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Off TopicMar 7, 2019 5:00 pm CT

Off Topic: Nintendo pushes back against microtransactions in its mobile games

Nintendo wants it mobile game developers to cut down on microtransactions so its reputation isn’t affected, according to a report from The Wall Street Journal.

The company has published several games on iOS and Android, including Super Mario Run, Fire Emblem Heroes, and Dragalia Lost — the latter of which is a free-to-play RPG that includes gacha-style random rewards that players can pay for with real money. Like with loot boxes in Overwatch or other popular games, players have spent hundreds and even thousands of dollars on them as a result.

A CyberAgent Inc. official — the developer behind Dragalia Lost — told The Wall Street Journal that “Nintendo is not interested in making a large amount of revenue from a single smartphone game.” A Nintendo official told the outlet that it instead sees its mobile games as a way to entice people into buying its traditional console games and doesn’t want to be criticized for being greedy.

This strategy could have significant effects on the developers of the games themselves. CyberAgent Inc. dropped its fiscal year earnings expectations for the first time in 17 years in January. The decision was largely because its mobile game hasn’t been doing well.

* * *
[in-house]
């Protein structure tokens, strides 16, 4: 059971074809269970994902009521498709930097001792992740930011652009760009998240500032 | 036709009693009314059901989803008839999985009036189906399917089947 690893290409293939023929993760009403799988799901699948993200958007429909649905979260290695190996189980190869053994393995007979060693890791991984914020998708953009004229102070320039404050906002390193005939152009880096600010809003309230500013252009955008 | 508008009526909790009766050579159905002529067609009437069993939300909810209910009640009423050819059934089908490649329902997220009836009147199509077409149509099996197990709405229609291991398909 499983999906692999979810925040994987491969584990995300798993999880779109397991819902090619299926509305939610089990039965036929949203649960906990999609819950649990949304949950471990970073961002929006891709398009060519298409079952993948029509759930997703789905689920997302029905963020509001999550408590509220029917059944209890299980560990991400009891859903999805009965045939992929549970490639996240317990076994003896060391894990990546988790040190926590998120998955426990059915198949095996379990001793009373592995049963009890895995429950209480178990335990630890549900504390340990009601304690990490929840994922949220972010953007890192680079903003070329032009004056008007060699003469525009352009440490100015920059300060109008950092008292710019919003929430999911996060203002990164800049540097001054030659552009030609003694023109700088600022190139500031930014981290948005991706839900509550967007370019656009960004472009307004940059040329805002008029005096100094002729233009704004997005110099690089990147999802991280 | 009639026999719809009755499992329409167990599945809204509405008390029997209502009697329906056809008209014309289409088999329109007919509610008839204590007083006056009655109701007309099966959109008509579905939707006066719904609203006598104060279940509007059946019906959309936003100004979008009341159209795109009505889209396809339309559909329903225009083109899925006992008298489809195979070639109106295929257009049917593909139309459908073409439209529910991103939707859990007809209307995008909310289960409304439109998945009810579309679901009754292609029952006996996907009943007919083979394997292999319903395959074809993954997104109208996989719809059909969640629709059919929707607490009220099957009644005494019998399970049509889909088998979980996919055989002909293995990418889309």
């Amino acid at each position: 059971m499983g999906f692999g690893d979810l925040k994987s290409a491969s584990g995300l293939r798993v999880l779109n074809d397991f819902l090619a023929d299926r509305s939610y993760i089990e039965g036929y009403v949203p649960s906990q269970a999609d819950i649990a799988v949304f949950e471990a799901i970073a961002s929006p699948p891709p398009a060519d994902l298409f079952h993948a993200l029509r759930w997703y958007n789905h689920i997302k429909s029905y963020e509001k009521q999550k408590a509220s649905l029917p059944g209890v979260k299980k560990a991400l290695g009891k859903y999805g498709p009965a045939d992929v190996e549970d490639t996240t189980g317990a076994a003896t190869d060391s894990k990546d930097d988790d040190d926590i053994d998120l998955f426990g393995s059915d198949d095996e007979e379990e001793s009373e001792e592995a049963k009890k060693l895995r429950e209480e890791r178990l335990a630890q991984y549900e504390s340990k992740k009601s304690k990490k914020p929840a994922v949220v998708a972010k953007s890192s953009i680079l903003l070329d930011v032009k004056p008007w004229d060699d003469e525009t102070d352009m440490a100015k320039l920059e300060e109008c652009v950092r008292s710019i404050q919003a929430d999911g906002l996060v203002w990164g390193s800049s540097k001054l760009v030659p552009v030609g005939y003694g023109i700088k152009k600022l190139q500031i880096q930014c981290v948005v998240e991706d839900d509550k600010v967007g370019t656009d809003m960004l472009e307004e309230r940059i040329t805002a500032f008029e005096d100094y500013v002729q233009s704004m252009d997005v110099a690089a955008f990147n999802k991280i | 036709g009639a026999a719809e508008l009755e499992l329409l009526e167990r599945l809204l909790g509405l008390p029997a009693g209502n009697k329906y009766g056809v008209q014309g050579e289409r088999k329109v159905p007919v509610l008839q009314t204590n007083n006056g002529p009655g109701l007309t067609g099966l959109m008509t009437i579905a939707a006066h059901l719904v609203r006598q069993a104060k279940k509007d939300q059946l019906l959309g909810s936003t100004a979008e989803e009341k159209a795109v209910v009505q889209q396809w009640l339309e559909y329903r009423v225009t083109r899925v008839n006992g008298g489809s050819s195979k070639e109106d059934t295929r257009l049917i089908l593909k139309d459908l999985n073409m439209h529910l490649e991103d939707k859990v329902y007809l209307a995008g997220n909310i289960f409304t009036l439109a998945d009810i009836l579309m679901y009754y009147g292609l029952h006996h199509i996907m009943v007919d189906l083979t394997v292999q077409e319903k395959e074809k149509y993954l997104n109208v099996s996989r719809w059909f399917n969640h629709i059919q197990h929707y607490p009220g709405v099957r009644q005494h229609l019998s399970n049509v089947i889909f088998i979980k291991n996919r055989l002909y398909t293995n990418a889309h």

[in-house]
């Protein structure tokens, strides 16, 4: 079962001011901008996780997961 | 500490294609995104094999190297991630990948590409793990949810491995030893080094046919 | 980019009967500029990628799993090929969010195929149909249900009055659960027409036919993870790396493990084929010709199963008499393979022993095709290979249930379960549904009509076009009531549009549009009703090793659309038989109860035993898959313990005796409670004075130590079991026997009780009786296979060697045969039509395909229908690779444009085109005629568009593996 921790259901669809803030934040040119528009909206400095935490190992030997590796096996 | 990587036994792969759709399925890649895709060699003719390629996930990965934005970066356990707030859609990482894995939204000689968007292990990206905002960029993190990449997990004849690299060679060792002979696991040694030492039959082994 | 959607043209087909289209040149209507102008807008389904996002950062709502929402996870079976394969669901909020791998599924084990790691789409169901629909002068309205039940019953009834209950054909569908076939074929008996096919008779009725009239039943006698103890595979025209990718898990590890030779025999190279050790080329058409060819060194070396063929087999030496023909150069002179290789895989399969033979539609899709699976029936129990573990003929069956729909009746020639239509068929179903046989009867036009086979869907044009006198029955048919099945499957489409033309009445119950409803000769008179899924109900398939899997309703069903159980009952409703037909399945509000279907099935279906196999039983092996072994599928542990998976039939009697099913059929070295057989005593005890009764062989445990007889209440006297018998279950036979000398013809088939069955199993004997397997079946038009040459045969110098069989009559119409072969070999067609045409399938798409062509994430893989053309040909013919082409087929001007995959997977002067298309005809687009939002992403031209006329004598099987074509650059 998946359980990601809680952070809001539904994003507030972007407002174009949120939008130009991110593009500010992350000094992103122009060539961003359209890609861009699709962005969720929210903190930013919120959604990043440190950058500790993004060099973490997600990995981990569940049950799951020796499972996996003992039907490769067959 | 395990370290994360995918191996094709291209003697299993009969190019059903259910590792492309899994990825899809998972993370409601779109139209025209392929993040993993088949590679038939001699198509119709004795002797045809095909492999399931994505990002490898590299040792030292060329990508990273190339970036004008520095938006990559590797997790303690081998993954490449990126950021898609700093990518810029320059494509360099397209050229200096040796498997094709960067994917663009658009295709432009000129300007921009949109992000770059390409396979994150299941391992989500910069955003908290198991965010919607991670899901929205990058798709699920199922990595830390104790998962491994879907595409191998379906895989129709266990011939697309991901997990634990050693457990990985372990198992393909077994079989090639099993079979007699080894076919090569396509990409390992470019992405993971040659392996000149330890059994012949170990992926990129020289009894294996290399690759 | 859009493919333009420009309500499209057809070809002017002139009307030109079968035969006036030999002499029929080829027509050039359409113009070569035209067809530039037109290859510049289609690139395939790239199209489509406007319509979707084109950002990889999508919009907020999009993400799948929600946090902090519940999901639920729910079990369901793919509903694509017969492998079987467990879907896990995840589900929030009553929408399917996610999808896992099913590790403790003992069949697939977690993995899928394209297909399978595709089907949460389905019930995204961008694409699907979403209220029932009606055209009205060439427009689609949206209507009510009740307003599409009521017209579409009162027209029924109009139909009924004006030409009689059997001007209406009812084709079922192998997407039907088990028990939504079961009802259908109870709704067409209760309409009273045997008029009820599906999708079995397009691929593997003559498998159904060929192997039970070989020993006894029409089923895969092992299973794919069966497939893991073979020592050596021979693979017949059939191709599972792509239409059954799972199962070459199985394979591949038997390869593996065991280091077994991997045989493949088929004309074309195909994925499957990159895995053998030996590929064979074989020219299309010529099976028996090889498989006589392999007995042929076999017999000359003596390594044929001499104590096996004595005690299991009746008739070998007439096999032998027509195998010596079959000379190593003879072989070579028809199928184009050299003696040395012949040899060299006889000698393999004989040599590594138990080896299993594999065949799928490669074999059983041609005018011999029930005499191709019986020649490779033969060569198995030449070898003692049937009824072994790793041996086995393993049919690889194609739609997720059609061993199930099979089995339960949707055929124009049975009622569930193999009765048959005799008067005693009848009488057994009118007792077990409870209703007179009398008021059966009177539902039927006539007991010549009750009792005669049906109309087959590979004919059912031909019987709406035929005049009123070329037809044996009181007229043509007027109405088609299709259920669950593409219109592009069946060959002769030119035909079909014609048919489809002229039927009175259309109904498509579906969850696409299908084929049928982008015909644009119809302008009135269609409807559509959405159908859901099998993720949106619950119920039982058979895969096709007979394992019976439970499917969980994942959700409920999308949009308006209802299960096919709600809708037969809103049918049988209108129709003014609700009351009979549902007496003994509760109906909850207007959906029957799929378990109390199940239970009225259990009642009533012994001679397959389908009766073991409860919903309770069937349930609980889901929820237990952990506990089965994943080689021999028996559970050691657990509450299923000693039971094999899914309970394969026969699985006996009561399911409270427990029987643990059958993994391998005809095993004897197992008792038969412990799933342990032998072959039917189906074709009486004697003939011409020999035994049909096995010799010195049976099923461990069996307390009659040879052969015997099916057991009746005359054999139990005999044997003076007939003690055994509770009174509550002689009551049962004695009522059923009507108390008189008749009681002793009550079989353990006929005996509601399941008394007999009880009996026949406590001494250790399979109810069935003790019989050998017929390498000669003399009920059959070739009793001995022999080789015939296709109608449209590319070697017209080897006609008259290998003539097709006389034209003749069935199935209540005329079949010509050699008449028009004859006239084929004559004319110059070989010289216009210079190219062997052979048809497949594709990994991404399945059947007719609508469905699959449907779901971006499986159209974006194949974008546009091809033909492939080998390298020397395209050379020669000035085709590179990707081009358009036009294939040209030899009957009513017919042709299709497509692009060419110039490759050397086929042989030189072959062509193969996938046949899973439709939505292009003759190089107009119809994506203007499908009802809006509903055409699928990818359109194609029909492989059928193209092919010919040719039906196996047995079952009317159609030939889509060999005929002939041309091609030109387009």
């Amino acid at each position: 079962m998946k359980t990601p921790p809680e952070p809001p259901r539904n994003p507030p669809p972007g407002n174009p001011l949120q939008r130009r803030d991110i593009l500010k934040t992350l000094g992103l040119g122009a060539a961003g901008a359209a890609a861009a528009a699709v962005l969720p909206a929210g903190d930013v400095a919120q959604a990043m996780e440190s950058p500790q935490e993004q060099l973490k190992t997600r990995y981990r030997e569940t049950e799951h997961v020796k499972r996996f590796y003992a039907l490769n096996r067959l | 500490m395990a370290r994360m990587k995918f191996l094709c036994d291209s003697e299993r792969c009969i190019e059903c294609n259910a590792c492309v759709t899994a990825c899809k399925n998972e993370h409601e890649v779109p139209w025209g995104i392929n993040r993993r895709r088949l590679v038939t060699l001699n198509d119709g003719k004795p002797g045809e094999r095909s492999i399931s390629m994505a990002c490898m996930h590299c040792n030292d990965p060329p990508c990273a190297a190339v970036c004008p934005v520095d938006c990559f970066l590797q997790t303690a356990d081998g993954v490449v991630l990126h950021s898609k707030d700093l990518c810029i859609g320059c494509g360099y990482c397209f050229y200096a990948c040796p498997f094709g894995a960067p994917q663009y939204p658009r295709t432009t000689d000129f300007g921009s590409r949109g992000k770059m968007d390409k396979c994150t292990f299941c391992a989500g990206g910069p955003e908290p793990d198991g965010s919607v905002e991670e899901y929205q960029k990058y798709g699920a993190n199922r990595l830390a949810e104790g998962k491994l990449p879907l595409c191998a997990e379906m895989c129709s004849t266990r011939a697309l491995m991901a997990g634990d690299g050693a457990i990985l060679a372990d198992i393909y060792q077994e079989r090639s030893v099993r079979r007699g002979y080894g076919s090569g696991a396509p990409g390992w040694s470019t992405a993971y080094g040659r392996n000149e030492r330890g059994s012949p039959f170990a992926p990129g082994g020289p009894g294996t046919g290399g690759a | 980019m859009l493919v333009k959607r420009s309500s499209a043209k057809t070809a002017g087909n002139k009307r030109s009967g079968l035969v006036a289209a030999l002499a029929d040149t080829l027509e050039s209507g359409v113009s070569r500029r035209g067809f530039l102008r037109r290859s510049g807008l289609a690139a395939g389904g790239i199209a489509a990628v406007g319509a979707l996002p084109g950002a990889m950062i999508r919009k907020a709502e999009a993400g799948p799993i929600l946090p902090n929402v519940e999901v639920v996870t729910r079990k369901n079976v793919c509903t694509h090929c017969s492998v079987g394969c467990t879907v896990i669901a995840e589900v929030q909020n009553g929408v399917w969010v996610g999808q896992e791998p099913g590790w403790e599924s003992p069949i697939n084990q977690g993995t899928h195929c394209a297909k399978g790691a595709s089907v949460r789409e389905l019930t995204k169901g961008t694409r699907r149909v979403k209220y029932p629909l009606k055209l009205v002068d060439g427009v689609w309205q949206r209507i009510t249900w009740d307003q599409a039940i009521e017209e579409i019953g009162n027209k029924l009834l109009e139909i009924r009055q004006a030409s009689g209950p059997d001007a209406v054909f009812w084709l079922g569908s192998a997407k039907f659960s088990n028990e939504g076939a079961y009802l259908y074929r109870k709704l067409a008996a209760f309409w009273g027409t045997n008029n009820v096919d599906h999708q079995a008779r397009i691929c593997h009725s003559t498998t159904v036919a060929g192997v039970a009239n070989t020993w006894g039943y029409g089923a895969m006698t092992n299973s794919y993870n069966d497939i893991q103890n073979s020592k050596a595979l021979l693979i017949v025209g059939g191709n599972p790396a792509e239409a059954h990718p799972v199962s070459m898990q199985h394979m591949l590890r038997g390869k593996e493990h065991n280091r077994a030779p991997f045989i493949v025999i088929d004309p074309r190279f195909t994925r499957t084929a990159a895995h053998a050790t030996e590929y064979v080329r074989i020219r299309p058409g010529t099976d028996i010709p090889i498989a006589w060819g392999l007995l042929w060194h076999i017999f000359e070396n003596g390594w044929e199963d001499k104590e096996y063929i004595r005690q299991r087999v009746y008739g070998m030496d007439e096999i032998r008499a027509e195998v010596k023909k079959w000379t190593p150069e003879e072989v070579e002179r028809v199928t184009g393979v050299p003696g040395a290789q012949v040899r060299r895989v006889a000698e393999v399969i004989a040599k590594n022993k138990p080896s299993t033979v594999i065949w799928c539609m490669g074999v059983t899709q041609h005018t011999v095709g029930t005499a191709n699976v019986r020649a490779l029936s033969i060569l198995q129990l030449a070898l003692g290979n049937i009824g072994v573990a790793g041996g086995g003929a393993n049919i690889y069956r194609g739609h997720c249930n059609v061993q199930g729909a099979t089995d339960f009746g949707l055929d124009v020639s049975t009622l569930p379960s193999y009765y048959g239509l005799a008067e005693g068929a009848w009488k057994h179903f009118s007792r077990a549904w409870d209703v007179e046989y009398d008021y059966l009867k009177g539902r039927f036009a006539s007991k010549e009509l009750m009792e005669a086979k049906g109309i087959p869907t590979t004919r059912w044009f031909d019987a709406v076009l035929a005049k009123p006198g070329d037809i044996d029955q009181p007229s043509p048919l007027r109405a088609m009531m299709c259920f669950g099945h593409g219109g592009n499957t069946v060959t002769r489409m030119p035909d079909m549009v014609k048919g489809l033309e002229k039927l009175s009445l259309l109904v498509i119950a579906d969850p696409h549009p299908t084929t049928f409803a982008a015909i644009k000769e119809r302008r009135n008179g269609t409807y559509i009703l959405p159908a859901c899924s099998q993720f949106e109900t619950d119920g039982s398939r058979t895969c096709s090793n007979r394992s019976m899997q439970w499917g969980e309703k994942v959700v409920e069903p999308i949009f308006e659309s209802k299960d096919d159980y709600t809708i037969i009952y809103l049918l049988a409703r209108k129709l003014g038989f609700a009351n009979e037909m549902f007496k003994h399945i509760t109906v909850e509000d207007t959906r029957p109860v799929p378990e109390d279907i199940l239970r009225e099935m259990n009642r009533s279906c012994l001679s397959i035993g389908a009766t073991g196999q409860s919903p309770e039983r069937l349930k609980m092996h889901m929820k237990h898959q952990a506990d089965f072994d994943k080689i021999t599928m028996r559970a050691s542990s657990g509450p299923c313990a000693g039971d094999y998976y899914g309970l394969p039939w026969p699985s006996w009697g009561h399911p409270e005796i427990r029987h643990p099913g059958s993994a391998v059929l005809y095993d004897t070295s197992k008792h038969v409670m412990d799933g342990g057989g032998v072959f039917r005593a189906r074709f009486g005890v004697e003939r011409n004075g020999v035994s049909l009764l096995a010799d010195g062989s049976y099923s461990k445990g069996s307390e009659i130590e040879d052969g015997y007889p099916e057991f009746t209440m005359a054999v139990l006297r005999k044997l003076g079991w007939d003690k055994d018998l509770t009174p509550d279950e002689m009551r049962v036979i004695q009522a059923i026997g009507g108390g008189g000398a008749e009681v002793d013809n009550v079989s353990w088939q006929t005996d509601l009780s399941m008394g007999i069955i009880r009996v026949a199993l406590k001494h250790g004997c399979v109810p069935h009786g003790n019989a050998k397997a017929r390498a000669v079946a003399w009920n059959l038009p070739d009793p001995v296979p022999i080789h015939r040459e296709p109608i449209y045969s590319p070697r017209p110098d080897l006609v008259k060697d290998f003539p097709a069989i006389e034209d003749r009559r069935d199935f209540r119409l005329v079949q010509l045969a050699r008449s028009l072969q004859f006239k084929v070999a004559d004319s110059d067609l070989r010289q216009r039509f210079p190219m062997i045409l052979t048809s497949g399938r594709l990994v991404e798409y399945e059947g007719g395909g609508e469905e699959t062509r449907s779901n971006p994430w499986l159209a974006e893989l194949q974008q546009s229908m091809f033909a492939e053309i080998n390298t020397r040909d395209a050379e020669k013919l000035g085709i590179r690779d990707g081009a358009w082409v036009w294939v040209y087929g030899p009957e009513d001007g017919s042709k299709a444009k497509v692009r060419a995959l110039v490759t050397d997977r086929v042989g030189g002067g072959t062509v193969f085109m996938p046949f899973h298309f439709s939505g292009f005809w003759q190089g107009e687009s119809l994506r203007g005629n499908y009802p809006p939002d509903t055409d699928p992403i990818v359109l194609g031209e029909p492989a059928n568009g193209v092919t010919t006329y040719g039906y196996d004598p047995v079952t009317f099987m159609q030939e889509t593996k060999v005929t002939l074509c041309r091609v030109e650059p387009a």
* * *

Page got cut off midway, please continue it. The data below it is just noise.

Nintendo doesn’t seem like its making any major attempts to completely rid its games of microtransactions though. Its upcoming Dr. Mario World game will be both free-to-play and have in-app purchases when it releases later this year.

Nintendo’s entire approach to the mobile game market is strange, even if it has good intentions. The company only recently got into the business and it seems like it doesn’t want to put as much effort into it as the Nintendo Switch console. That leaves the developers of its mobile games to suffer from trying to adhere to its restrictions while also struggling in the iOS and Android market because of it.

Fewer microtransactions is certainly good for gamers, but it probably also means seeing fewer of the free to play or mobile titles that would make their money through microtransactions. Of course depending on your gaming habits, that could be just fine.

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